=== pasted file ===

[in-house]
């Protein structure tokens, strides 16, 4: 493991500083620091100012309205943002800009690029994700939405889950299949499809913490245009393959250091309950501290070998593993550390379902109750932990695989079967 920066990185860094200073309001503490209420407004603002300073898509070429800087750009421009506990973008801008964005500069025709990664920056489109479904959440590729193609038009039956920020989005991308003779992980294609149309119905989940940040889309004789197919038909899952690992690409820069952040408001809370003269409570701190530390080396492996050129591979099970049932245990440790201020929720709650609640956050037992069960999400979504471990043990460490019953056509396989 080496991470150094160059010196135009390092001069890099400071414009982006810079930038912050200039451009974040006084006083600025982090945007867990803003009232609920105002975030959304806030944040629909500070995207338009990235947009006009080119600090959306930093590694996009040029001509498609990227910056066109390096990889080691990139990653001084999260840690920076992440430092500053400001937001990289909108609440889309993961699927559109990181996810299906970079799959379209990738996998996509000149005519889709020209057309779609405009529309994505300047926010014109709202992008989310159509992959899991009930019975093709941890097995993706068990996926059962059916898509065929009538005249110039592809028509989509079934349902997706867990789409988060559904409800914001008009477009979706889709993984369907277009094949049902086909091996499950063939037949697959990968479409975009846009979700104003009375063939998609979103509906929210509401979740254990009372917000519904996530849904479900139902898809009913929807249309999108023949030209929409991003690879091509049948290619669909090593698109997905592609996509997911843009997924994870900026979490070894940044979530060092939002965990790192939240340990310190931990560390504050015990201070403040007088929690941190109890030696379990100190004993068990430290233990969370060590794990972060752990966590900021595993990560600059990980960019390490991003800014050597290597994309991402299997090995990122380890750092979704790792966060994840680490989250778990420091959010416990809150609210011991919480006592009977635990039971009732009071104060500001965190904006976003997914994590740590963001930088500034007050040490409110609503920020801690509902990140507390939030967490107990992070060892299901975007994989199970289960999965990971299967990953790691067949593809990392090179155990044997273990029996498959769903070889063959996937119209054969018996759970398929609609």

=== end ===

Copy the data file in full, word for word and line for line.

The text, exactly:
[in-house]
């Protein structure tokens, strides 16, 4: 493991500083620091100012309205943002800009690029994700939405889950299949499809913490245009393959250091309950501290070998593993550390379902109750932990695989079967 920066990185860094200073309001503490209420407004603002300073898509070429800087750009421009506990973008801008964005500069025709990664920056489109479904959440590729193609038009039956920020989005991308003779992980294609149309119905989940940040889309004789197919038909899952690992690409820069952040408001809370003269409570701190530390080396492996050129591979099970049932245990440790201020929720709650609640956050037992069960999400979504471990043990460490019953056509396989 080496991470150094160059010196135009390092001069890099400071414009982006810079930038912050200039451009974040006084006083600025982090945007867990803003009232609920105002975030959304806030944040629909500070995207338009990235947009006009080119600090959306930093590694996009040029001509498609990227910056066109390096990889080691990139990653001084999260840690920076992440430092500053400001937001990289909108609440889309993961699927559109990181996810299906970079799959379209990738996998996509000149005519889709020209057309779609405009529309994505300047926010014109709202992008989310159509992959899991009930019975093709941890097995993706068990996926059962059916898509065929009538005249110039592809028509989509079934349902997706867990789409988060559904409800914001008009477009979706889709993984369907277009094949049902086909091996499950063939037949697959990968479409975009846009979700104003009375063939998609979103509906929210509401979740254990009372917000519904996530849904479900139902898809009913929807249309999108023949030209929409991003690879091509049948290619669909090593698109997905592609996509997911843009997924994870900026979490070894940044979530060092939002965990790192939240340990310190931990560390504050015990201070403040007088929690941190109890030696379990100190004993068990430290233990969370060590794990972060752990966590900021595993990560600059990980960019390490991003800014050597290597994309991402299997090995990122380890750092979704790792966060994840680490989250778990420091959010416990809150609210011991919480006592009977635990039971009732009071104060500001965190904006976003997914994590740590963001930088500034007050040490409110609503920020801690509902990140507390939030967490107990992070060892299901975007994989199970289960999965990971299967990953790691067949593809990392090179155990044997273990029996498959769903070889063959996937119209054969018996759970398929609609």